Adoption: Whose Story Is It to Tell?

Is it my place to tell people about our children's adoptions?

Sonia Billadeau August 20, 2014
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While there remains little doubt in most people’s minds when it comes to whether or not a child ought to be told that she or he was adopted (the consensus points to a resounding yes!), whether or not others should be aware of the child’s adoption status may pose a conundrum.

I recently had the pleasure of meeting several couples who completed their families through various types of adoptions, as part of an infertility retreat my husband and I attended. One mom mentioned as part of her and her husband’s decision-making process that their child had some sort of special needs that needed to be taken into consideration when making the decision to accept the match. However, what those needs were and how they came to their decision were not discussed. Instead, she mentioned that was a part of her son’s story, and that it was up to him whether or not he wanted to share it with others later.

I remember feeling a little confused, like we were being teased with information. I can certainly understand and appreciate respecting the child’s right to tell or not to tell about her or his adoption status and whatever circumstances led to the adoption. However, we were in a venue where adoption was the topic, the child was not present, his adoptive status was already revealed by his parents, but further details were withheld.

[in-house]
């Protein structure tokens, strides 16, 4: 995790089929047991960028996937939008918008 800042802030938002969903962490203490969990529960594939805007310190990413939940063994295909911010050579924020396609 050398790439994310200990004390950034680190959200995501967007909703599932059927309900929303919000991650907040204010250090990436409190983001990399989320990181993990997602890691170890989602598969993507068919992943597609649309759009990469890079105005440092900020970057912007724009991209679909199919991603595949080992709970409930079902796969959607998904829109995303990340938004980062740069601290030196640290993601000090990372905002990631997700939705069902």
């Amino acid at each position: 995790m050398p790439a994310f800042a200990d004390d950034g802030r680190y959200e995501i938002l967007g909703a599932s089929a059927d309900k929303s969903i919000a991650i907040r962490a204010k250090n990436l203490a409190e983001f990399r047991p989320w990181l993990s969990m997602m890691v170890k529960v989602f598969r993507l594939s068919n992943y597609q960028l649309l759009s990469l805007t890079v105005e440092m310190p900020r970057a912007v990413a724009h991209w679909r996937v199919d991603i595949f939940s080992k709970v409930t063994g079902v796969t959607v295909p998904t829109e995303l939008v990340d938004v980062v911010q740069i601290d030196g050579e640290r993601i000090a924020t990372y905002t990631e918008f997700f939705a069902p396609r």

If I were considering special needs adoption as I listened to this couple’s story, I would very much be interested in their decision-making process, and the resources they have been able to tap into for the particular needs of their son. Now, if we had just happened to meet at a party, for instance, I would see absolutely no reason for the parents to specify that their child had been adopted, if they felt that this was something that only their son ought to reveal as he sees fit.

And so I wonder now, as I prepare to parent a child not genetically related to my husband and me, which aspect of our journey that finally led us to finding our child is ours to tell, and which part is theirs? Of course, there are a few select people who have been supportive of our journey over the years and who are aware of our special circumstances. I don’t plan to make it an issue, but if it comes up, I also need to be prepared to protect my child’s privacy.

So how much information is too much information to share with strangers? With friends? Relatives?

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Sonia Billadeau


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